He was hailed as a peacemaker by some and a terrorist by others. But his death has always remained a mystery. Now, new evidence suggests Yasser Arafat might have been poisoned. (Via U.S. National Archives)
As the father of the Palestinian liberation movement, Arafat survived countless death threats over the years. But it was never clear what landed him in a French hospital in 2004. After he died, there was no autopsy, and the medical files were sealed. (Via Press TV, ABC)
As part of an investigation into his death, Al Jazeera asked forensic scientists to examine Arafat's personal belongings — including clothes and a toothbrush given to the network by his widow. (Via ITV)
"I will not stop. Me and my daughter will go to all courts all over the world to punish who did this crime." (Via Al Jazeera)
The forensic scientists found traces of polonium — a radioactive material — which prompted calls for Arafat's body to be exhumed. Tissue samples were then sent to French, Russian and Swiss forensic teams.
Now, a report from the Swiss team says Arafat's body showed "unexpected high activity" of polonium. The scientists say their finding "moderately" supports the theory he was poisoned. (Via University of Lausanne / Al Jazeera)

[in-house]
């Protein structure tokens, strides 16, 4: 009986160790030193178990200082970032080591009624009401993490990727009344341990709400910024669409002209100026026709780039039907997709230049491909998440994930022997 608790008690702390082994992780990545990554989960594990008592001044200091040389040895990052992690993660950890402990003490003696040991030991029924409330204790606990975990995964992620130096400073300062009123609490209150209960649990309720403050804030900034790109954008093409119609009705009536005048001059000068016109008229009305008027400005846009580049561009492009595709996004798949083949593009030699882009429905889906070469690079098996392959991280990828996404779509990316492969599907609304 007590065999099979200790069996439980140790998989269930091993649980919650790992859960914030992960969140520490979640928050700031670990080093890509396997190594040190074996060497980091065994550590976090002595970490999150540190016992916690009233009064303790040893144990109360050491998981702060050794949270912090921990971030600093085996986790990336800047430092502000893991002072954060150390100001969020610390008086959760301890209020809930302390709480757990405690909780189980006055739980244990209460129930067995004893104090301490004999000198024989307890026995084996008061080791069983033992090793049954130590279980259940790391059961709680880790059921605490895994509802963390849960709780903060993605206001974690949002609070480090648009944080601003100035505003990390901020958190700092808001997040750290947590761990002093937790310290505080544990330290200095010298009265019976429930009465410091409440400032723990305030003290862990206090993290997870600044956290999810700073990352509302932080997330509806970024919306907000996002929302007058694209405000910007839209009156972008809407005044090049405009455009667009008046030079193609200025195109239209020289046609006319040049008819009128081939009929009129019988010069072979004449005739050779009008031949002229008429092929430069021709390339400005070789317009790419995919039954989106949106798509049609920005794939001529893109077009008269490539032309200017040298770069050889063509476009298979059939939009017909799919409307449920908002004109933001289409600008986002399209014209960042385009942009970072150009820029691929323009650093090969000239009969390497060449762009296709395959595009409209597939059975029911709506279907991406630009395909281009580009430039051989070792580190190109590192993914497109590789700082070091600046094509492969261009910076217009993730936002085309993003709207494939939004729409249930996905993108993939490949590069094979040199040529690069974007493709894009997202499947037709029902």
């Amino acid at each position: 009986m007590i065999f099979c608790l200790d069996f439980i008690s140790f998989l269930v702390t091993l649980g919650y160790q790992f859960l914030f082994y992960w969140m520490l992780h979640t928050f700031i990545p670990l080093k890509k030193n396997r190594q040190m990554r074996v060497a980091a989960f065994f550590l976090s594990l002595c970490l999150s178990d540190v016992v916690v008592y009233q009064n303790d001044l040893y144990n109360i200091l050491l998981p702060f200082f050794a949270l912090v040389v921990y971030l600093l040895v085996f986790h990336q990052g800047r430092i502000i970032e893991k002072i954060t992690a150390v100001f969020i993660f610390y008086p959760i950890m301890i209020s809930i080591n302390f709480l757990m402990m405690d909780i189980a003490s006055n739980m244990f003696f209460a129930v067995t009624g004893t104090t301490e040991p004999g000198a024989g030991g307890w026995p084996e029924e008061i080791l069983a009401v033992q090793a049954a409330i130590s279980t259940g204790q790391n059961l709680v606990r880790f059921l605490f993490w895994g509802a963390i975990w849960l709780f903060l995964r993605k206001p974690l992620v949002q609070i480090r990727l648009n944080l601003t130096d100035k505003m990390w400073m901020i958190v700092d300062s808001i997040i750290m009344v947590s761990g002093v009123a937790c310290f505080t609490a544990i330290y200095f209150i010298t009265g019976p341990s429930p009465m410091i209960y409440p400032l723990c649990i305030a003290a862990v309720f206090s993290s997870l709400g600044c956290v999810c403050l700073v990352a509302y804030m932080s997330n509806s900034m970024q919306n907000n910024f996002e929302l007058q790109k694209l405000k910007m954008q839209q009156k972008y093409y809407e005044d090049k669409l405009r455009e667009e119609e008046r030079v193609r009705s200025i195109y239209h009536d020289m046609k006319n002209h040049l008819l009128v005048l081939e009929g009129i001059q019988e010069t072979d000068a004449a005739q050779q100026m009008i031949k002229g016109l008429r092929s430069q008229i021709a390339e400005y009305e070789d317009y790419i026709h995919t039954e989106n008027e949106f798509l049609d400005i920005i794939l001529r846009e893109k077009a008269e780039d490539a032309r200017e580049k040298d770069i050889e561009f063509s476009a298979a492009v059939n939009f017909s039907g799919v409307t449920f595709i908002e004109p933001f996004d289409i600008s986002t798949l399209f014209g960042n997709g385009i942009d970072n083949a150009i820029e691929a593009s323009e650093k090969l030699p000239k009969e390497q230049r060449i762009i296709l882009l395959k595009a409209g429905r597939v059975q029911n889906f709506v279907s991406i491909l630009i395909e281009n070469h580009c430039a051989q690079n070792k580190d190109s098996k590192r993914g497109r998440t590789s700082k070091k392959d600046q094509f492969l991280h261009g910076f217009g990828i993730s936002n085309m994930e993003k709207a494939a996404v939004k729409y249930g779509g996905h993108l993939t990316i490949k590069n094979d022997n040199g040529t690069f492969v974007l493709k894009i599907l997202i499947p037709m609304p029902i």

If Arafat was murdered, the findings don't offer any insight into who might have been responsible. Still, it has only fueled speculation that Israel played a role.
The Palestinian authority has long accused Israel of murdering Arafat in revenge for his campaign against the Jewish state. (Via YouTube / Abo Taha Yousef)
But a spokesperson for Israel's foreign ministry dismissed the rumors, telling The Guardian: "There's no way the Palestinians can stick this on us. It's unreasonable and unsupported by facts. We will see yet another round of accusations, but there's no proof."
The legacy Arafat left behind is mixed. For years he promoted violence as a way to achieve his ends. But he later renounced terrorism and was awarded the Nobel Peace Prize for his efforts to create peace with Israel.